The Bull Shoals Lake and the White River tailwaters allow some of the best fly-fishing opportunities.
To overcome the challenges of trout fishing in the cool waters of the White River, here are some proven White River fishing strategies for both new and experienced trout fishing lovers.
You need to learn to adapt to the ever-varying water levels. The water level keeps changing depending on the water being released through the Bull Shoals Dam.
The water temperature is consistently around 50° and is ideal for trout to thrive. However, extremely hot or cold temperatures may impact trout. Be ready to adapt your approach as well as the tackle you choose.
For the best fishing experiences, it is important to understand the water and its inhabitants. Fish are particularly drawn to specific areas along any stream or river where food, shelter, and oxygen are abundant.
For example, the trout remain behind bank edges, rocks, and logs for food to drift by. They also rest and feed in eddies or places where the water slows down and changes direction. White River levels can change frequently, creating longer runs, wider bank edges, deeper pools, faster eddies, and stronger ripples as the water rises and falls.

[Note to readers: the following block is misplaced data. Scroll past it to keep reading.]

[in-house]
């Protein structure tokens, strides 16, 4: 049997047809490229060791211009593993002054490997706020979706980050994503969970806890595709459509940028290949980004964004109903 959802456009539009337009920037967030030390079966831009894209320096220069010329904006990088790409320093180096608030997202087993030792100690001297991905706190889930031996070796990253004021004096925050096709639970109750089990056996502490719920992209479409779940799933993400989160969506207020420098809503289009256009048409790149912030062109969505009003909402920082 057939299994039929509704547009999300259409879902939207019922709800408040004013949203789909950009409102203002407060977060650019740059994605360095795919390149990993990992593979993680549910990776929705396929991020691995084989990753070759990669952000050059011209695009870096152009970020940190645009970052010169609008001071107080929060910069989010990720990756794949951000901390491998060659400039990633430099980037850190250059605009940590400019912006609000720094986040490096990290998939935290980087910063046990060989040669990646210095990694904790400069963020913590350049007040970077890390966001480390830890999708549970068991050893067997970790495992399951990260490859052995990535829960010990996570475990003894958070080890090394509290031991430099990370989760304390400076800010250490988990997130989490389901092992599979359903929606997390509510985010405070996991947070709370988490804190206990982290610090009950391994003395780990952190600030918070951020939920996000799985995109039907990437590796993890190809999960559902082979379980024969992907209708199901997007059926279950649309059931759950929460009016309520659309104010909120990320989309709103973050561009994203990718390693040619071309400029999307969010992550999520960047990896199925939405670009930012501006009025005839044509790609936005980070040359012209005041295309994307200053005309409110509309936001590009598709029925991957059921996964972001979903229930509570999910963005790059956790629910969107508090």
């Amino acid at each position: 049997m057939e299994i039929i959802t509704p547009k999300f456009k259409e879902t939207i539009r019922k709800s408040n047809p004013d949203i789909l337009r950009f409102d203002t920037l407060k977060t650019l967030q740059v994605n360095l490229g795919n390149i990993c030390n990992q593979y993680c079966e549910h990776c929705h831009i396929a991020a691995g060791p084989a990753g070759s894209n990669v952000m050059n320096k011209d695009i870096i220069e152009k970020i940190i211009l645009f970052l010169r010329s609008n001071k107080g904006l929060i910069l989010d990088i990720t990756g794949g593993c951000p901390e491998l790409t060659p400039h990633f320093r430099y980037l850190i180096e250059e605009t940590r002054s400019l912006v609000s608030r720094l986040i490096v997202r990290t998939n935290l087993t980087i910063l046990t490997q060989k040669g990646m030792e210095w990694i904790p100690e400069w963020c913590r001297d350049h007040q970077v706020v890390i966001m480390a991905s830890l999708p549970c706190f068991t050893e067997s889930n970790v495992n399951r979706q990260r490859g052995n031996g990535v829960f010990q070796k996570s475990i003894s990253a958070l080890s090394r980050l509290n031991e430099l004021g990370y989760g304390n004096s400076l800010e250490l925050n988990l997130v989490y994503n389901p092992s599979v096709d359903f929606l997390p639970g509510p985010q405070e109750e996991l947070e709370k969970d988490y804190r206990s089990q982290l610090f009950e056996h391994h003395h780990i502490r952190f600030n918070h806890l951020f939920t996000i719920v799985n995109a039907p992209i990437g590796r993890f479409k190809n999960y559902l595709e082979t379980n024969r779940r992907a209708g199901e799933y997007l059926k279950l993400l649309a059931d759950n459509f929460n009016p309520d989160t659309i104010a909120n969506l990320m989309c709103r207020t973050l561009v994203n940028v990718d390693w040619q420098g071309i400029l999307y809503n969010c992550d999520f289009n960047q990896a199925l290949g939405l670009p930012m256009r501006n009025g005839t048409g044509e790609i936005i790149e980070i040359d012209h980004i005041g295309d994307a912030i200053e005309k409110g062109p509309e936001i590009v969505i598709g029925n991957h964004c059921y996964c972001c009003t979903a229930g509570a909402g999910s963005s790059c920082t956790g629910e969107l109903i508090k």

Setting Up and Rigging
You can catch trout with spin fishing and fly fishing. Both approaches are different in setup, technique and strategy.
For a trout setup, a spinning or spin-cast reel with an ultra-light or light action rod and 4-6 lb. test line is good. Use low visibility fishing line, adjusted for the seasons.
The two commonly used bait fishing techniques are the slip sinker rig and the three-way rig.
Trout are delicate fish. Avoid touching trout with your hands. To hold the fish, wet your hands and use soft, wet netting material. Remove the fish from the water only for unhooking and taking a picture. When releasing the fish, gently hold it in the water first and then let it swim away.
Follow the Arkansas Game and Fish Commission’s Guidebook to abide by the rules and regulations.